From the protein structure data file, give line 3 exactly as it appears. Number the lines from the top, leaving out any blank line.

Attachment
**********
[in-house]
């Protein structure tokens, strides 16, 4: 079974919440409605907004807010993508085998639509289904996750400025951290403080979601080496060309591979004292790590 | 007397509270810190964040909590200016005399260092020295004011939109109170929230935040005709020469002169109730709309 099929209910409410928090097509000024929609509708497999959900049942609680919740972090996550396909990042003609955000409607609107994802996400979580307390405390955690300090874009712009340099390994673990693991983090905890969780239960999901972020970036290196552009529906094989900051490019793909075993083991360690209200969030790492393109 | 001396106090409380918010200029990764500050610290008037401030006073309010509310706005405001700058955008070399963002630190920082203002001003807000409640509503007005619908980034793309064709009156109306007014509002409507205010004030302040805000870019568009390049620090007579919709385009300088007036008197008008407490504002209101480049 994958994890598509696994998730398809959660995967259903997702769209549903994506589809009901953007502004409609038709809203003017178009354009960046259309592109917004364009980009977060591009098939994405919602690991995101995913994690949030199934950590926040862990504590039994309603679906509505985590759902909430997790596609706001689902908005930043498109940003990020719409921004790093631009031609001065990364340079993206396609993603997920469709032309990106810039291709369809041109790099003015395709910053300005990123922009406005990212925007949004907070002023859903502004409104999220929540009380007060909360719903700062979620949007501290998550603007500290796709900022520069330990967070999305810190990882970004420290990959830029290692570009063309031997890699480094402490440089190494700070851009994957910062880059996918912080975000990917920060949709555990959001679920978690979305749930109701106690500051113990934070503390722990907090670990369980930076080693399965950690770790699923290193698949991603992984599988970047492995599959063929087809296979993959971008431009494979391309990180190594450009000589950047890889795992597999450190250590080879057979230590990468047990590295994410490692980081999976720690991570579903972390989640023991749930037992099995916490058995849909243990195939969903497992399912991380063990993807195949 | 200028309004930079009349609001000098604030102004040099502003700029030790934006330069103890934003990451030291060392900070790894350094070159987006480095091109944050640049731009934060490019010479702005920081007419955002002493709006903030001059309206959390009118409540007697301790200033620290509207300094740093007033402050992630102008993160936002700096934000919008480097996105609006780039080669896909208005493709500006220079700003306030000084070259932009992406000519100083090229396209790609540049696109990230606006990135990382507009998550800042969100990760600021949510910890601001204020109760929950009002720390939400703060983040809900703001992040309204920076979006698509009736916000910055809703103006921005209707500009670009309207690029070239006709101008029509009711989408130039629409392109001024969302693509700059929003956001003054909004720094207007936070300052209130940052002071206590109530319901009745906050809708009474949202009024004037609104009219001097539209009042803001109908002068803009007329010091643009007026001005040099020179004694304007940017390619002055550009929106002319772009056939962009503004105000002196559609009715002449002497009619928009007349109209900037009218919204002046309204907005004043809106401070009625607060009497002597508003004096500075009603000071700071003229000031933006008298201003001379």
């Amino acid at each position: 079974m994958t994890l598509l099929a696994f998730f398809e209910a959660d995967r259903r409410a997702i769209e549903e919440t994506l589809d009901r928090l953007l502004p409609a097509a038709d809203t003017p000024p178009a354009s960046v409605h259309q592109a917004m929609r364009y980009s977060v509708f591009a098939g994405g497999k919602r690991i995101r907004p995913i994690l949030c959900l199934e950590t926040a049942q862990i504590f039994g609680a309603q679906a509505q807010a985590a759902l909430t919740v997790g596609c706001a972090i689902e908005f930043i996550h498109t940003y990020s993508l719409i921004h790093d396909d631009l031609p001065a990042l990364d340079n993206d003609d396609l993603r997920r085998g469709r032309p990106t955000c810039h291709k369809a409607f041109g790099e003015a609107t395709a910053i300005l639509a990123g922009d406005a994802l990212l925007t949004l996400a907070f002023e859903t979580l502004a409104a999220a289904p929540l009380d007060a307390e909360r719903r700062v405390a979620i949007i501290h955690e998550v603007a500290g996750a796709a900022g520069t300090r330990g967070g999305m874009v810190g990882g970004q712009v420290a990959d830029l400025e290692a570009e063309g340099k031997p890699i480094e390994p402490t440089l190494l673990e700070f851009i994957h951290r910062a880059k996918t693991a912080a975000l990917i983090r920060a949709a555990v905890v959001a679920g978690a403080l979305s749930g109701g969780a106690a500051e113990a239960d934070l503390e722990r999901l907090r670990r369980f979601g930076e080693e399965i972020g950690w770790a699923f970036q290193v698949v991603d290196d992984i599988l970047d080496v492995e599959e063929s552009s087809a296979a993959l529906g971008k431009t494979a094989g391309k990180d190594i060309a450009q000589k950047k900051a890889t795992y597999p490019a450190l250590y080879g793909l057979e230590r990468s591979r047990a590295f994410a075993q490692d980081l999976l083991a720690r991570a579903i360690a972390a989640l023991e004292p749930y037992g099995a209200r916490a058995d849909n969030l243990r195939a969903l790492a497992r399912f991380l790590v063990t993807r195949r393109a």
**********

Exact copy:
């Amino acid at each position: 079974m994958t994890l598509l099929a696994f998730f398809e209910a959660d995967r259903r409410a997702i769209e549903e919440t994506l589809d009901r928090l953007l502004p409609a097509a038709d809203t003017p000024p178009a354009s960046v409605h259309q592109a917004m929609r364009y980009s977060v509708f591009a098939g994405g497999k919602r690991i995101r907004p995913i994690l949030c959900l199934e950590t926040a049942q862990i504590f039994g609680a309603q679906a509505q807010a985590a759902l909430t919740v997790g596609c706001a972090i689902e908005f930043i996550h498109t940003y990020s993508l719409i921004h790093d396909d631009l031609p001065a990042l990364d340079n993206d003609d396609l993603r997920r085998g469709r032309p990106t955000c810039h291709k369809a409607f041109g790099e003015a609107t395709a910053i300005l639509a990123g922009d406005a994802l990212l925007t949004l996400a907070f002023e859903t979580l502004a409104a999220a289904p929540l009380d007060a307390e909360r719903r700062v405390a979620i949007i501290h955690e998550v603007a500290g996750a796709a900022g520069t300090r330990g967070g999305m874009v810190g990882g970004q712009v420290a990959d830029l400025e290692a570009e063309g340099k031997p890699i480094e390994p402490t440089l190494l673990e700070f851009i994957h951290r910062a880059k996918t693991a912080a975000l990917i983090r920060a949709a555990v905890v959001a679920g978690a403080l979305s749930g109701g969780a106690a500051e113990a239960d934070l503390e722990r999901l907090r670990r369980f979601g930076e080693e399965i972020g950690w770790a699923f970036q290193v698949v991603d290196d992984i599988l970047d080496v492995e599959e063929s552009s087809a296979a993959l529906g971008k431009t494979a094989g391309k990180d190594i060309a450009q000589k950047k900051a890889t795992y597999p490019a450190l250590y080879g793909l057979e230590r990468s591979r047990a590295f994410a075993q490692d980081l999976l083991a720690r991570a579903i360690a972390a989640l023991e004292p749930y037992g099995a209200r916490a058995d849909n969030l243990r195939a969903l790492a497992r399912f991380l790590v063990t993807r195949r393109a």